(Web Editor's Note: This article is updated, extended coverage of a story we first posted on Aug. 28)

(Aug. 29, UPDATED 11:40 a.m.) The Salmonella Saintpaul outbreak that affected more than 1,400 Americans and cost the produce industry millions of dollars is over.


Robert Tauxe, deputy director of the Division of Foodborne, Bacterial and Mycotic Diseases at the Centers for Disease Control and Prevention, said Aug. 28 that the number of illnesses being reported has dropped to a level that public health officials would expect to see in the absence of an outbreak.

Tauxe said that clusters of illnesses, created when multiple people fell ill after eating at the same restaurants, have not occurred since early July.

“That’s another important indicator that the outbreak appears to be over,” he said.

David Acheson, the Food and Drug Administration’s associate commissioner for foods, said the agency was lifting its consumer advisory against Mexican jalapeño peppers and serrano peppers.

“PMA is very pleased to see FDA lift the consumer advisory on jalapeño and serrano peppers from Mexico,” said Kathy Means, vice president of government relations and public relations for the Newark, Del.-based Produce Marketing Association. “PMA looks forward to working with the agency on its produce safety initiatives in the future.”

Acheson said FDA made the decision because the CDC had declared the outbreak over and the fact that contaminated peppers likely are no longer in the supply chain. FDA, he said, placed 17 Mexican companies on import alert following positive salmonella tests — for a variety of strains, including Salmonella Saintpaul — in July and early August.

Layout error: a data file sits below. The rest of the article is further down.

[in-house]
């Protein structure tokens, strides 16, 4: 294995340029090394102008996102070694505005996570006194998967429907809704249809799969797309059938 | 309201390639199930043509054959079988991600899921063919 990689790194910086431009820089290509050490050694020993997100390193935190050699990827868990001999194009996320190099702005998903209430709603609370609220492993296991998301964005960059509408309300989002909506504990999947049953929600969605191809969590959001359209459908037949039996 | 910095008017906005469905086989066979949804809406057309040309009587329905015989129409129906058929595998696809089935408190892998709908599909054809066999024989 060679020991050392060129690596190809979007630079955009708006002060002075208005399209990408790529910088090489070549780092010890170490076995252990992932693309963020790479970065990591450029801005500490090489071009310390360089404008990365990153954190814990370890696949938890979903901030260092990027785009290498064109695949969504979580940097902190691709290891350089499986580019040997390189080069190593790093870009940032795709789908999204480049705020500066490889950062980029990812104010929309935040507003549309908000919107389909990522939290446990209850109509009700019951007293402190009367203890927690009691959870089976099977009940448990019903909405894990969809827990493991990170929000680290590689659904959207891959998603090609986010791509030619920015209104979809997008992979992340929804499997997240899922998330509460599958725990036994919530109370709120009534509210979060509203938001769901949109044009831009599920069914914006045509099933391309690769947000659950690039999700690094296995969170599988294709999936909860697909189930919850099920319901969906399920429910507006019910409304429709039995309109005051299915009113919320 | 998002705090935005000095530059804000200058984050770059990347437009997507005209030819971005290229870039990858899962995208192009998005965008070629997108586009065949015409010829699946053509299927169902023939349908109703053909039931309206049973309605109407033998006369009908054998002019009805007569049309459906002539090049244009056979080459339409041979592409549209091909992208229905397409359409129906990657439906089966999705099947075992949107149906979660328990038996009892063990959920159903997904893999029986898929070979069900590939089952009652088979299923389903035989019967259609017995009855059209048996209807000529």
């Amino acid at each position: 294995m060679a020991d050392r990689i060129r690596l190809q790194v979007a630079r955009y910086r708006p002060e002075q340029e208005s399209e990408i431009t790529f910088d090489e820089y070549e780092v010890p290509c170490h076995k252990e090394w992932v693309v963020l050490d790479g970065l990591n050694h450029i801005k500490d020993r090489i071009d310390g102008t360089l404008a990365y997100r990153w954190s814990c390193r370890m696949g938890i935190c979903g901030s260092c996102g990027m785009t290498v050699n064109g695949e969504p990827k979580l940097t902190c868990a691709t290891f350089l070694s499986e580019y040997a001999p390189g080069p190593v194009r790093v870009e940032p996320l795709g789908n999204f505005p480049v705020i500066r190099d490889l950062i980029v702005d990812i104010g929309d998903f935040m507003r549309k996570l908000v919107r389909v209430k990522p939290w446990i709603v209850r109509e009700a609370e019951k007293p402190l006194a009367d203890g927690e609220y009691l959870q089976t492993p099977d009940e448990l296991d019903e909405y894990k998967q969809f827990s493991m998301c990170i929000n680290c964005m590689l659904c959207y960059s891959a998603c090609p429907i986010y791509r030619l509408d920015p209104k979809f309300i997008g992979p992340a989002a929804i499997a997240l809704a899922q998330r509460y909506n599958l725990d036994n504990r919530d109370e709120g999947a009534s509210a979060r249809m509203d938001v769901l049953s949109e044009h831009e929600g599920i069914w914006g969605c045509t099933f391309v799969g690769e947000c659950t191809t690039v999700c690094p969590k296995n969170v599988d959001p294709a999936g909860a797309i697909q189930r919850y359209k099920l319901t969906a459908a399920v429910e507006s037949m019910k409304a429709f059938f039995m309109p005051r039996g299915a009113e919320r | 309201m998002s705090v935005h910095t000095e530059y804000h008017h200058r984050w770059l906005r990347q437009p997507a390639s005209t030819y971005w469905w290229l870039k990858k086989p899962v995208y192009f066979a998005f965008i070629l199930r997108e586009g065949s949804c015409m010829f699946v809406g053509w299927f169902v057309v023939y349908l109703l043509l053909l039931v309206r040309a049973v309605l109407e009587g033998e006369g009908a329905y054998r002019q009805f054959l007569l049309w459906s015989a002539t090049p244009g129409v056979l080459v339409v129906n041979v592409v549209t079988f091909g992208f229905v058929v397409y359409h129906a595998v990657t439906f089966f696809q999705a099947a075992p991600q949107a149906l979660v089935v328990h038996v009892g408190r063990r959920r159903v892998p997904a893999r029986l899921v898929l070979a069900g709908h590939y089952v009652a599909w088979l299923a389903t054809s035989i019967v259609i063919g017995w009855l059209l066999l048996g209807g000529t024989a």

“Clearly, none of us can provide a cast-iron guarantee that Salmonella Saintpaul won’t reoccur,” Acheson said.

He said FDA will continue to sample Mexican imports at an increased rate, and Tauxe said CDC and state health officials will continue surveillance for reported Salmonella Saintpaul cases.

Public health officials initially linked the outbreak to tomatoes in late May before turning their focus to other ingredients found in fresh salsa in early July.

Tauxe said jalapeños were a “major vehicle by which the pathogen was transmitted, and serrano peppers also were a vehicle.” Samples of both commodities have tested positive for Salmonella Saintpaul, but the case against tomatoes remains limited to epidemiological evidence. Nevertheless, Tauxe maintained that it still is possible that tomatoes might have played a role early in the outbreak.

In late July FDA found Salmonella Saintpaul on peppers and in water on a Mexican farm. However, Acheson said the agency was not prepared to say that unnamed grower was solely responsible for the outbreak.

He also said there was cattle in close proximity to that farm, but it has not been determined if the animals were a source of contamination.

The outbreak, which began in April, has resulted in 1,442 reported illnesses in 43 states, Washington, D.C., and Canada. There have been at least 286 hospitalizations, Tauxe said.

No deaths have been directly linked to the outbreak.

In addition to the 17 Mexican companies on import alert, products from eight domestic companies tested positive for salmonella during July and August sampling of basil, cilantro and hot peppers. None, however, tested positive for Salmonella Saintpaul.

The owner of one of those companies, Ralph Villano of Fort Lupton, Colo.-based grower-shipper Villano Bros. Farm, said after the FDA reported a positive salmonella test on a sample of his company’s cilantro taken at another point in the supply chain, U.S. Department of Agriculture inspectors took more than a dozen samples at Villano’s farm. All came back negative, he said.

“We don’t have salmonella,” he said Aug. 25. “If the product was contaminated, it happened somewhere else.”